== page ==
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Diseases of Aquatic Organisms

    DAO prepress abstract   -  DOI:

    Glove decontamination procedures to prevent pathogen and DNA cross-contamination among frogs

    James E. Noelker*, Vitoria Abreu Ruozzi, Hunter M. Craig, Jason P. Sckrabulis, Thomas R. Raffel

    *Corresponding author:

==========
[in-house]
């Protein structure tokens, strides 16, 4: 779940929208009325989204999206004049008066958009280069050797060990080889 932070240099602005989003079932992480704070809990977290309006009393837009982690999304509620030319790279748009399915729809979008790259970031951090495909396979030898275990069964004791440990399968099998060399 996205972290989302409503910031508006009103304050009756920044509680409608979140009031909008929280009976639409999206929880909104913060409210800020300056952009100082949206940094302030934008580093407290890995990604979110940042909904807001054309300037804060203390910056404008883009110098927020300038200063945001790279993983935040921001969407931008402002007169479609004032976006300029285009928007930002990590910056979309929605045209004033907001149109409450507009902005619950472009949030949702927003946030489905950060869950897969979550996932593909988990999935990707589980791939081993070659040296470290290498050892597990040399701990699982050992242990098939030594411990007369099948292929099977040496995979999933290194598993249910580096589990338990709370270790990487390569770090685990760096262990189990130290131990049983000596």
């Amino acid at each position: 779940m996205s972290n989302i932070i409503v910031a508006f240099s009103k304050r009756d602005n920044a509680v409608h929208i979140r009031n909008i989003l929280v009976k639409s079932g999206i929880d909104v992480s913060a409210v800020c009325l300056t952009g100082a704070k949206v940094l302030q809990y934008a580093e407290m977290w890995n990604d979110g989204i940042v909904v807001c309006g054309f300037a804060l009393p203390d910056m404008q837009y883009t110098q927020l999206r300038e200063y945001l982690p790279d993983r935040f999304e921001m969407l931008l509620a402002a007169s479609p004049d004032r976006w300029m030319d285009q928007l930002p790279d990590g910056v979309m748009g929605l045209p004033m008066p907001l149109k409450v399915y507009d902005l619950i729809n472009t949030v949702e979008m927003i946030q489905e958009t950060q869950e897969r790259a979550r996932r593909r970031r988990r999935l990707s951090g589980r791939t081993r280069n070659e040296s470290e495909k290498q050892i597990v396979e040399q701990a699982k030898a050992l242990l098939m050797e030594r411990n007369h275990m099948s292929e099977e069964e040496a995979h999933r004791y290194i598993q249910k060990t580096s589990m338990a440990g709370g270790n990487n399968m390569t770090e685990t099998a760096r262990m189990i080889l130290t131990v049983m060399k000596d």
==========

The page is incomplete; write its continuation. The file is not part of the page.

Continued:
ABSTRACT: Working with aquatic organisms often requires handling multiple individuals in a single session, potentially resulting in cross-contamination by live pathogens or DNA. Most researchers address this problem by disposing of gloves between animals. However, this generates excessive waste and may be impractical for processing very slippery animals that might be easier to handle with cotton gloves. We tested methods to decontaminate cotton or nitrile gloves after contamination with cultured Batrachochytrium dendrobatidis (Bd) or after handling heavily Bd-infected Xenopus laevis with layered cotton and nitrile gloves. Bleach eliminated detectable Bd DNA from culture-contaminated nitrile gloves, but gloves retained detectable Bd DNA following ethanol disinfection. After handling a Bd-infected frog, Bd DNA contamination was greatly reduced by removal of the outer cotton glove, after which either bleach decontamination or ethanol decontamination followed by drying hands with a paper towel lowered Bd DNA below the detection threshold of our assay. These results provide new options to prevent pathogen or DNA cross-contamination, especially when handling slippery aquatic organisms. However, tradeoffs should be considered when selecting an animal handling procedure, such as the potential for cotton gloves to abrade amphibian skin or disrupt skin mucus. Disposing gloves between animals should remain the gold standard for maintaining biosecurity in sensitive situations.